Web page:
Associate Professor Michael Valenzuela
Computerised brain training, or I’ll just call it brain training, involves doing repetitive cognitive exercises, over and over again, on computer. As you get better, the exercises become more challenging, so that over time you’re improving your abilities on these different exercises. So, the analogy is kind of the brain gym. The same way you go to the gym and exercise different muscle groups, [with] brain training on computer, you’re exercising different cognitive skills, which over time lead to benefits.
计算机化的大脑训练，或者我将其称为大脑训练，涉及在计算机上一遍又一遍地进行重复的认知练习。 随着你做得越来越好，练习变得更具挑战性，所以随着时间的推移，你在这些不同的练习中提高你的能力。 所以，这种大脑训练就好比是在健身房中锻炼大脑。 在电脑上进行大脑训练，就像你去健身房锻炼不同的肌肉群，你正在以同样的方式锻炼不同的认知技能，随着时间的推移，从而获得好处。
There’s enormous interest in brain training all around the world, and one of the more recent contributions, from my group, was trying to make sense of the hundreds of studies in the area. We decided to focus on clinical trials, and we integrated the findings from more than 50 clinical trials, thousands of individuals, and there was very clear evidence that brain training, as a whole, is effective for cognitive function in older people free of dementia, but also that there are some factors that are very important and determine those outcomes.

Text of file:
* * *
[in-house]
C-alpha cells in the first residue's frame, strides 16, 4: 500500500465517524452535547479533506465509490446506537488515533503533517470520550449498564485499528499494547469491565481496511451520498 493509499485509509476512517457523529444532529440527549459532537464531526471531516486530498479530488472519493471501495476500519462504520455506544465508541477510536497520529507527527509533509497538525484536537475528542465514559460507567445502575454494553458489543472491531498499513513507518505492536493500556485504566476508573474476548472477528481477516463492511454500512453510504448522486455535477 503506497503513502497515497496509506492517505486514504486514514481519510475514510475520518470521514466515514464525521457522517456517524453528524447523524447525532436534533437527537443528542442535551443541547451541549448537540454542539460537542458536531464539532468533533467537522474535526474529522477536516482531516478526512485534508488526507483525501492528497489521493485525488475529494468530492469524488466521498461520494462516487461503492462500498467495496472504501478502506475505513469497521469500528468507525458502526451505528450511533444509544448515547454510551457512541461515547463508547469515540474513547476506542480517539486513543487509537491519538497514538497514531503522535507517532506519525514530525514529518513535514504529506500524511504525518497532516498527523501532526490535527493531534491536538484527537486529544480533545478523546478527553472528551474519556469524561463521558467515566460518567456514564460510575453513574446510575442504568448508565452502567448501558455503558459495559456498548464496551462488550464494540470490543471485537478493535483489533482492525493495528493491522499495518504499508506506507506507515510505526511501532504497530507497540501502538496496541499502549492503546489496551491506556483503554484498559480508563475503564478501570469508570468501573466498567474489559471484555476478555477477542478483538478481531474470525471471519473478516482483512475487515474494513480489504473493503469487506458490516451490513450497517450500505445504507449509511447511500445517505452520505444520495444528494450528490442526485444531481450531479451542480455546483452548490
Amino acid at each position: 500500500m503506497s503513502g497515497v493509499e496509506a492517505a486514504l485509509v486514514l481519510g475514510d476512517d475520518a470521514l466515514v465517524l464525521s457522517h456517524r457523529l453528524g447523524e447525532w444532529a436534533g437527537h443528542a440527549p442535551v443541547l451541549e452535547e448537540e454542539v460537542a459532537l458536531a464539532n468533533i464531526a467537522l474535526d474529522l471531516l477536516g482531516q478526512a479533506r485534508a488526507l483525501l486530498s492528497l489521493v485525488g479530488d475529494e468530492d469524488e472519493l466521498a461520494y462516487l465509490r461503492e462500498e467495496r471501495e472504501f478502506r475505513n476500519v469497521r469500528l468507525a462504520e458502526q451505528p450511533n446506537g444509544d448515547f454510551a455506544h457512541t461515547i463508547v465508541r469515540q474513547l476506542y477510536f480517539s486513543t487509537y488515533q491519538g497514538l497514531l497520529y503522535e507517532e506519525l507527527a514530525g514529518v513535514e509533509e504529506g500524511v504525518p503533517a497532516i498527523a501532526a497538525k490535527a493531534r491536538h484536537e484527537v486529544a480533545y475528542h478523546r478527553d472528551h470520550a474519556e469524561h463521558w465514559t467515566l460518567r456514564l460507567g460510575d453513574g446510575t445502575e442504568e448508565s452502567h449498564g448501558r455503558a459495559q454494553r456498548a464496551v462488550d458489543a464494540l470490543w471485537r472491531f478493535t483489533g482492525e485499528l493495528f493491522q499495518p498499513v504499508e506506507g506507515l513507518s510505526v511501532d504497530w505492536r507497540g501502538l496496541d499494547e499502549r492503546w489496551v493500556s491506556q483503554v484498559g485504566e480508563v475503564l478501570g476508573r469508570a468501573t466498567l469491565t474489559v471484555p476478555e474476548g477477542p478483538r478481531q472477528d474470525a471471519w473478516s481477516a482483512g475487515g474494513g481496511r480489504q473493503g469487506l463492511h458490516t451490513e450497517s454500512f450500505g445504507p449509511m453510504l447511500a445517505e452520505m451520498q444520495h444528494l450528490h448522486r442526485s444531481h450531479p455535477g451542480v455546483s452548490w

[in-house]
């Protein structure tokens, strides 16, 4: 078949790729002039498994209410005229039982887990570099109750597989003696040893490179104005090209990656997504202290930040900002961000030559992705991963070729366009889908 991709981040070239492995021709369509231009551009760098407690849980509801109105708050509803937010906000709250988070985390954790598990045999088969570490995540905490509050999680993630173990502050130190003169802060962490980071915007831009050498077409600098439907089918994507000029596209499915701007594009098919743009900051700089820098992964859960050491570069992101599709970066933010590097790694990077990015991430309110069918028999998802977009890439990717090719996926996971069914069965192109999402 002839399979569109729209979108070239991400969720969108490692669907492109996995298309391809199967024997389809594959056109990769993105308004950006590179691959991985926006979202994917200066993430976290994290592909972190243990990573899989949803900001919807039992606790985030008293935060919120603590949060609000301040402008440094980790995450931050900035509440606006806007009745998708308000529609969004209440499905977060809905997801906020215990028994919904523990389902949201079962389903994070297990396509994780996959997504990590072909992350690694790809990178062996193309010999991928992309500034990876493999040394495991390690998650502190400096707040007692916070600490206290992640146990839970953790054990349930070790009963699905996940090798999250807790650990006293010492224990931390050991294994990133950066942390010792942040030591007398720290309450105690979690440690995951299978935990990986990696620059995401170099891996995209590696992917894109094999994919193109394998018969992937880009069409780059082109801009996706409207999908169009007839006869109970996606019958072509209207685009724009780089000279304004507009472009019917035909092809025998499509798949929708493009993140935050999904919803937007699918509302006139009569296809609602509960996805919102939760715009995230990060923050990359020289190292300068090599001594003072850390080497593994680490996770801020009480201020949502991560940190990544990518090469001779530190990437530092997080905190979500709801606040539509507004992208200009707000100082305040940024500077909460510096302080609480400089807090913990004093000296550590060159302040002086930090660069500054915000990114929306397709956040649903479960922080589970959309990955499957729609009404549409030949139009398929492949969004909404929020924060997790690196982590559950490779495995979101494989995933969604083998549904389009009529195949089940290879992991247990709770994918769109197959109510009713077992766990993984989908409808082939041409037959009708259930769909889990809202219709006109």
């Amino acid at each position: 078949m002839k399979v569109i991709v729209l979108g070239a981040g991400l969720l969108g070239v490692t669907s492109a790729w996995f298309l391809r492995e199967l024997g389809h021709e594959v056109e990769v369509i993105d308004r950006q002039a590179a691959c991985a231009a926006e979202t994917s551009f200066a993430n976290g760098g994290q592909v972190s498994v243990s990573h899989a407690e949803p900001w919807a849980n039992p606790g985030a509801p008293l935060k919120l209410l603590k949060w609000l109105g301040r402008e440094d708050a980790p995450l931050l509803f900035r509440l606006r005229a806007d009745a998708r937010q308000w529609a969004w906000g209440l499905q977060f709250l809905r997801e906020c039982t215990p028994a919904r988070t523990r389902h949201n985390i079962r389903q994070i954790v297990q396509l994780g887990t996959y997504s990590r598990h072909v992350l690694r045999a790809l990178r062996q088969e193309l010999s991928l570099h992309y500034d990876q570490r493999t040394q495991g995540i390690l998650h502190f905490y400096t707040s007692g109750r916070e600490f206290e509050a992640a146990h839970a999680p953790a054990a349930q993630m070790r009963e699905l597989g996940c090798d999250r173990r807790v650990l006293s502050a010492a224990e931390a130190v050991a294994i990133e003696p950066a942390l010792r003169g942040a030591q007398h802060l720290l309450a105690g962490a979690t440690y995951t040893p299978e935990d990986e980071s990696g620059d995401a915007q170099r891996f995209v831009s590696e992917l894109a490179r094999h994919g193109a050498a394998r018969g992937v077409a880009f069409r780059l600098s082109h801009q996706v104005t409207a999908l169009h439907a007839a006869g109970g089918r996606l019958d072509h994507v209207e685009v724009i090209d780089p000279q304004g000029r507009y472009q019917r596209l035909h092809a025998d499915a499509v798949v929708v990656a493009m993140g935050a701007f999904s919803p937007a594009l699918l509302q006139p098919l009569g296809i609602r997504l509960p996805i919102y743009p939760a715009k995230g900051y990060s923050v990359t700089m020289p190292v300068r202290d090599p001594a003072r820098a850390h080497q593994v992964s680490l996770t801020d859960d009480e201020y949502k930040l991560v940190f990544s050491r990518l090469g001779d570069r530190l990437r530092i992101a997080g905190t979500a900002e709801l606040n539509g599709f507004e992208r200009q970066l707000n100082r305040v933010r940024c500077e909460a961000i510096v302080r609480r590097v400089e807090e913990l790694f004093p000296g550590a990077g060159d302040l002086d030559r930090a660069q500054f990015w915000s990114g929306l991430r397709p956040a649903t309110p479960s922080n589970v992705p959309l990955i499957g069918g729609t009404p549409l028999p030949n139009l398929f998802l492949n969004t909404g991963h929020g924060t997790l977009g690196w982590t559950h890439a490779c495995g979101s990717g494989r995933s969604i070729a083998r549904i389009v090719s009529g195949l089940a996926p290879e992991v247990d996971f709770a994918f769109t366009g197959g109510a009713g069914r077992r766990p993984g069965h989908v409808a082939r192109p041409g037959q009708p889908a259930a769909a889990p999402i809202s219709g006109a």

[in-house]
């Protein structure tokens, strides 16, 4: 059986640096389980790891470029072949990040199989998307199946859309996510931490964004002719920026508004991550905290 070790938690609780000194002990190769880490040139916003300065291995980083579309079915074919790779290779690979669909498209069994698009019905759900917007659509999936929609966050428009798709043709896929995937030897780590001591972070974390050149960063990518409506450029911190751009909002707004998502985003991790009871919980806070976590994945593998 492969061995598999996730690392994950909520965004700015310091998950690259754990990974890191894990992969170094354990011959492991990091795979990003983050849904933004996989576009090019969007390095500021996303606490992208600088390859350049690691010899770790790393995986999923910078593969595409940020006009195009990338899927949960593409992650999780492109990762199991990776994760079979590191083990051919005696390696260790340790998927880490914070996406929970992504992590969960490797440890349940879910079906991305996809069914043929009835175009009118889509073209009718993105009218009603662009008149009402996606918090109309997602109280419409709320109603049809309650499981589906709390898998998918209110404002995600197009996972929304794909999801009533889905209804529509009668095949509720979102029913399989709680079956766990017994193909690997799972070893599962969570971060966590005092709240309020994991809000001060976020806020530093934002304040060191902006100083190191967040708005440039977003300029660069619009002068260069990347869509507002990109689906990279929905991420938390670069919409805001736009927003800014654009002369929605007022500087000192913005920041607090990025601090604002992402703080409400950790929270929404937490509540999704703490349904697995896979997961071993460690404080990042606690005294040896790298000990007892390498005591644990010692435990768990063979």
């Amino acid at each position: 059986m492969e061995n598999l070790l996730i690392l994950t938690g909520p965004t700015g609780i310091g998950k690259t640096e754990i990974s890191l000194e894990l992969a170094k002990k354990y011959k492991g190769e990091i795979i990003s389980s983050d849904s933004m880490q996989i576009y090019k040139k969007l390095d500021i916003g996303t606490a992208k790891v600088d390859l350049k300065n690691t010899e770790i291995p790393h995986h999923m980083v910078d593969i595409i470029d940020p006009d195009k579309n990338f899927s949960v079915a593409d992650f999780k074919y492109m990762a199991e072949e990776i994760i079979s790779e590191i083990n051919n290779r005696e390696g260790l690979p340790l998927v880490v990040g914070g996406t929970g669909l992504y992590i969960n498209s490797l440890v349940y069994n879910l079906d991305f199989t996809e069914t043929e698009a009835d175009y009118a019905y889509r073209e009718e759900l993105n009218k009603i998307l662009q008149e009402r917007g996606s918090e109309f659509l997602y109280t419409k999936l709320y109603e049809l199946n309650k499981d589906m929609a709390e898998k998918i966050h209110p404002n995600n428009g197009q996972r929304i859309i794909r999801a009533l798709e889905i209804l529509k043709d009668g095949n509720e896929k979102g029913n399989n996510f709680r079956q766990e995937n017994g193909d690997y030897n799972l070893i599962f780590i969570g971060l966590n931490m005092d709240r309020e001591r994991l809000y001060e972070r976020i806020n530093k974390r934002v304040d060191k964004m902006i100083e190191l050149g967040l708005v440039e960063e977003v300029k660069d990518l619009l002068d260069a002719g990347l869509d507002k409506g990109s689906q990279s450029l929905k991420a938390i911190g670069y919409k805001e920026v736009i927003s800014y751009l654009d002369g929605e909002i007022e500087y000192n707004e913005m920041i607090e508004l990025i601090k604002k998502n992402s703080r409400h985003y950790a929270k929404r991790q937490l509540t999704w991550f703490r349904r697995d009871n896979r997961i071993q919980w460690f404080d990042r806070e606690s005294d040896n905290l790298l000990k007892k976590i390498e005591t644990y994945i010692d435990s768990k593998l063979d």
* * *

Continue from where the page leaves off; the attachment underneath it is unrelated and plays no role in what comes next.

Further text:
我们对世界各地的大脑训练有极大的兴趣，我组最近的一项贡献是试图理解该地区的数百个研究。 我们决定专注于临床试验，我们整合了来自50多个临床试验，数千个人的研究结果，有非常清楚的证据表明，大脑训练作为一个整体对于老年人免于认知症的认知功能是有效的， 但也有一些因素是非常重要的，并决定这些结果。